Photo by Allison DiVerde
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My Trail Story featuring Flower Power

Allison DiVerde, a.k.a. Flower Power, offers her advice for those who are new to thru-hiking after her journey on the Appalachian Trail in 2018.

Natalie McMillan      My Trail Story       01/31/2019
Natalie McMillan
My Trail Story
01/31/2019
A girl hiking the Appalachian Trail stands smiling with the mountains and trees behind her.
Photo by Allison DiVerde
A orange and red tree in the fall.
Photo by Allison DiVerde

Advice for someone who has never done a thru-hike before:

By: Flower Power, Appalachian Trail SoBo 2018

Age: 24 years old

A thru-hiking backpack propped up against a tree.
Photo by Allison DiVerde

Preparing Your Gear

There is so much information on the internet to help plan a thru-hike! Previous hikers are such a great resource and there are tons of YouTube channels and blogs to pick from! It’s easy to get caught up in the gear lists hikers make. It’s important to remember that ultimately YOU need to decide what fits your budget, gives you the comfort level YOU desire, and clocks in at a realistic weight. Some people carry a pillow to sleep, others use their clothes bag as a pillow, or nothing at all!

Everyone is entitled to their own opinion, which means you are too. Use your resources to make an informed decision about gear. Make sure if you’re using someone’s list as a go-to that they’re hiking the same trail you intend to, in the same direction and starting the same time of year. For example, the AT is notoriously wet, whereas the PCT is not. Rain gear on the AT may be the right choice for you, but on the PCT it could just be a waste of space.

Preparing Your Body

Honestly, it’s hard to mimic walking all day with a backpack. Assuming you have a job that doesn’t allow you to go hike all day with your pack, there just aren’t enough hours in the day to work a full day and backpack a full day. A good use of your time would be looking up stretches and exercises you could do to strengthen any body parts (knees, quads, lower back, etc.) you need to before leaving. 

Many thru-hikers don’t think of themselves as endurance athletes, but we are! Overuse injuries are common on trail and learning how to combat them before you see debilitating signs of them will serve you well.

 

Preparing Your Mind

The best thing I did before leaving for my thru-hike was compiling a few different lists. This wasn’t my idea, rather Zach Davis’ in his book, Appalachian Trials. He cites these lists as good things to think about before leaving for your thru-hike. The three list topics are:  “I am thru-hiking XX trail because…”, “When I successfully thru-hike XX trail I will…”, and “If I give up on the XX trail, I will…” It was a good mental exercise to think about the repercussions of my thru-hike before I hit the trail.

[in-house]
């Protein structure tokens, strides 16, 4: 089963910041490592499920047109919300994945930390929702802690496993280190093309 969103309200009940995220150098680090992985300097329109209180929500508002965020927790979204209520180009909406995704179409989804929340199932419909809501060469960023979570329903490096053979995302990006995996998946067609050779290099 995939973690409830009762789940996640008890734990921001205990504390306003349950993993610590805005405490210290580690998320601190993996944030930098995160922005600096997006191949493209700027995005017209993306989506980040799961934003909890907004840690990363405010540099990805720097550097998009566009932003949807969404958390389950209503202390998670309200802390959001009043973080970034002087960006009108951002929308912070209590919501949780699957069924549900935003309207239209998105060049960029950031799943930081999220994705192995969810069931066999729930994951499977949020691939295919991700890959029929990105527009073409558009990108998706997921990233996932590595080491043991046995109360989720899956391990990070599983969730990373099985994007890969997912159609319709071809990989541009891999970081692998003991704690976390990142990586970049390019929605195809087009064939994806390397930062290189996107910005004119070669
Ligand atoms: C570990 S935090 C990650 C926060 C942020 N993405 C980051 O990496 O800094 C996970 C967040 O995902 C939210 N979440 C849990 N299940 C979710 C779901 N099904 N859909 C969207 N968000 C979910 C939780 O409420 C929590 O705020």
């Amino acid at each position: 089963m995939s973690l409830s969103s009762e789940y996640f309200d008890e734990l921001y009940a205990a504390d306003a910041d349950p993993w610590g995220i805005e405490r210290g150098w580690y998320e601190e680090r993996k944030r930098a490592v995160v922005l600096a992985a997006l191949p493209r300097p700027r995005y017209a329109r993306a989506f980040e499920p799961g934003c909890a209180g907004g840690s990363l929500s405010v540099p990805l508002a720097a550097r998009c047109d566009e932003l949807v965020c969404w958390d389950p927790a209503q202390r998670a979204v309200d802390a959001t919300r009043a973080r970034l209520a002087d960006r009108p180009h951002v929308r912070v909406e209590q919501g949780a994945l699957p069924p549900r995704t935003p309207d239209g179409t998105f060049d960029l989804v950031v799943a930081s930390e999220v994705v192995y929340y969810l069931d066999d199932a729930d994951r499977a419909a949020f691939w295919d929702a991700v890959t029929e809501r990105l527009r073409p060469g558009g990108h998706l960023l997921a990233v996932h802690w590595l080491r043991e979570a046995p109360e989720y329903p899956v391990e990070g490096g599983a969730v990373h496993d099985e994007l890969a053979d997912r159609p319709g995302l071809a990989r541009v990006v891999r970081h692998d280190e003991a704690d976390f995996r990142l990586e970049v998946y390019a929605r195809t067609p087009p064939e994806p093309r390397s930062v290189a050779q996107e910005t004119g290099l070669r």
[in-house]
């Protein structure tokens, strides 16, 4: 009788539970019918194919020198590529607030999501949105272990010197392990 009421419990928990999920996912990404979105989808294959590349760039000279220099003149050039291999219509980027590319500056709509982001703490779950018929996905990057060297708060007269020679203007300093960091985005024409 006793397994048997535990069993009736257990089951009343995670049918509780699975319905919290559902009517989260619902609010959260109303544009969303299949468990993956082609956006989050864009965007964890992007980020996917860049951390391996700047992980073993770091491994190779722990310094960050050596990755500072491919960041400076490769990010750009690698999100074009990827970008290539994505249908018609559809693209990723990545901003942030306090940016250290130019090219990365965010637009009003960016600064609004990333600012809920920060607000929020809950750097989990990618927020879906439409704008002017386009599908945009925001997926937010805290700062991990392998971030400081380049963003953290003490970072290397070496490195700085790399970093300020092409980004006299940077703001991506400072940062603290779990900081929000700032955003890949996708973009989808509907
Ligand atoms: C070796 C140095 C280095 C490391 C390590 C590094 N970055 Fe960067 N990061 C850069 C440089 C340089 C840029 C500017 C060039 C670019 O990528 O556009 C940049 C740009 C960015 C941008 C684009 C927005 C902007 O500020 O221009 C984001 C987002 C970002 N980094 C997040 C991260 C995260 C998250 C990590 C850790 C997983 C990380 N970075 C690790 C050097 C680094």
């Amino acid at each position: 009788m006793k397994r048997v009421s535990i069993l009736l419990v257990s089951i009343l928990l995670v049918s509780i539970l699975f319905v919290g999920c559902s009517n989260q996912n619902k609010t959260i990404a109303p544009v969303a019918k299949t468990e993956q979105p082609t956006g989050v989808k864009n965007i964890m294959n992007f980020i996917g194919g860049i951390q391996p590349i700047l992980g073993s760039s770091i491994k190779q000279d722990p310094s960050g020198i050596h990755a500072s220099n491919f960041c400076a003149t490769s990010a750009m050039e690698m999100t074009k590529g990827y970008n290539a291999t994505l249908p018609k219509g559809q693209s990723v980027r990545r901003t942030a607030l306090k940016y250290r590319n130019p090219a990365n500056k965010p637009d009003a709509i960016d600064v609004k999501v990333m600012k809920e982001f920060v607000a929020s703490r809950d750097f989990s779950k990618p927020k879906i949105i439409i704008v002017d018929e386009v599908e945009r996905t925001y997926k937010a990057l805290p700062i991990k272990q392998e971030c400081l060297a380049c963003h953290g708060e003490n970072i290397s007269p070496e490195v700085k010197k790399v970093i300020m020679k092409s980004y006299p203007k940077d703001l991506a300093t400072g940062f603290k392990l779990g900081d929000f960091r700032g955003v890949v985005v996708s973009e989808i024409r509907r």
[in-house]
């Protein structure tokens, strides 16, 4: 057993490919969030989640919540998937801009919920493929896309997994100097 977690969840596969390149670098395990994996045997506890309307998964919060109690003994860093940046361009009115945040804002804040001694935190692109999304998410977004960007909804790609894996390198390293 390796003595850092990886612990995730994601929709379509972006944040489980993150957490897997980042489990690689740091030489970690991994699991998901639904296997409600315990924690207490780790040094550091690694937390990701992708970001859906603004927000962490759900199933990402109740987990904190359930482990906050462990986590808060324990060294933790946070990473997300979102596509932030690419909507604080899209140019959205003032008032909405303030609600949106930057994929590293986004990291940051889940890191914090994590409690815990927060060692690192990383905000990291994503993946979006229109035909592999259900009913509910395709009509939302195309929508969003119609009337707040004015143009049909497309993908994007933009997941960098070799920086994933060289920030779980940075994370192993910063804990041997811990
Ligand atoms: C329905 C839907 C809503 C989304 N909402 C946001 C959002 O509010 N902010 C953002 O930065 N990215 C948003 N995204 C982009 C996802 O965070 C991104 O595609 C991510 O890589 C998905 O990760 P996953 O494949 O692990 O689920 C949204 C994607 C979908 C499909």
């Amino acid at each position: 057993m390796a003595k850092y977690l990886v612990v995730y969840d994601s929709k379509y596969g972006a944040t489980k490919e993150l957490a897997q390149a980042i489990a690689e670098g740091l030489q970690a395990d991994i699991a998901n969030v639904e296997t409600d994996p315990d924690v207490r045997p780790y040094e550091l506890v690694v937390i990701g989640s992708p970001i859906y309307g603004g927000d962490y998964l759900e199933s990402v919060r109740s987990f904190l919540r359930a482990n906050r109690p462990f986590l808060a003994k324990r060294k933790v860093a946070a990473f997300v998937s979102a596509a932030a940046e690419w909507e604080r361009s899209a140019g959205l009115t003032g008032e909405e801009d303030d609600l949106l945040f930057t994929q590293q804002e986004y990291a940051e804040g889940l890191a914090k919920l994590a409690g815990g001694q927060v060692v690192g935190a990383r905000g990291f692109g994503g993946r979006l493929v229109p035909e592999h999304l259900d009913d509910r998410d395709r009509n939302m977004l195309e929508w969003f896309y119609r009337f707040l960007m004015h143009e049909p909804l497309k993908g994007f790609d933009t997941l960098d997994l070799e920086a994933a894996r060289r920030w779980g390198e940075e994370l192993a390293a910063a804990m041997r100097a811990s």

When researching a trail you’re going to find a lot of “sunshine and rainbow” posts, but it’s important to realize that everyday does not have sunshine and rainbows. You’ll experience ups and downs on the trail and you’ll be more likely to succeed on your thru-hike if you’ve put some thought into how to deal with them when they come around.

A girl hiking on some rocks.
Photo by Kate Stelfox
A thru-hiker sits on the ground eating with food spread out on the floor.
Photo by Allison DiVerde

Preparing Your Wallet

How much money you spend on trail can vary heavily. Some people look for work-for-stay opportunities, cheap all you can eat buffets, and rarely do laundry. Others splurge and take zeros in towns with fun things to do, buy nice dinners and fresh food, and prefer to shower regularly. How much you spend really depends on what trail you’re hiking and what you want your town experiences to be like.

The majority of your money will be spent on food (hello 5,000 calorie days where you don’t gain weight!), but other expenses include hostels/hotels, medical needs, in-town activities, camping fees/park entrance fees, etc. Make sure you really think about how much money you need to hike the trail and make it a fun experience! Nobody wants to realize the last month into their hike that they really can’t afford to stay indoors and buy five Big Macs in town.


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Appalachian Trail

The Appalachian Trail is one of the oldest National Scenic Trails in the United States and attracts thousands of thru-hikers every year. Its narrow corridor stretches from Springer Mountain in Georgia to Mt. Katahdin in Maine, traversing 14 states and nearly 2200 miles (3540 km) on its way.

2200 miles       $59.99 full guide
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Pennsylvania, Appalachian Trail
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A trail winds through a dense and lush green forest on the Appalachian Trail in Pennsylvania.
Pennsylvania, Appalachian Trail
Photo by Zoë Symon
Get our hiking guide for this area!

Appalachian Trail

The Appalachian Trail is one of the oldest National Scenic Trails in the United States and attracts thousands of thru-hikers every year. Its narrow corridor stretches from Springer Mountain in Georgia to Mt. Katahdin in Maine, traversing 14 states and nearly 2200 miles (3540 km) on its way.

2200 miles
$59.99 full guide
Explore the Trail
About the Author
A woman wearing a baseball cap and American flag tank top stands in front of a beautiful view.

Natalie McMillan

Natalie grew up hiking in Arizona where she fell in love with the outdoors. Her favorite hikes are to Havasu Falls in the Grand Canyon and Angel’s Landing in Zion National Park, UT. She loves taking pictures of people and places and nature, which might explain why she has almost 23,000 photos currently residing on her phone. She takes care of all things social media/marketing-related and might be seen frolicking around Flagstaff taking photos of the Arizona Trail.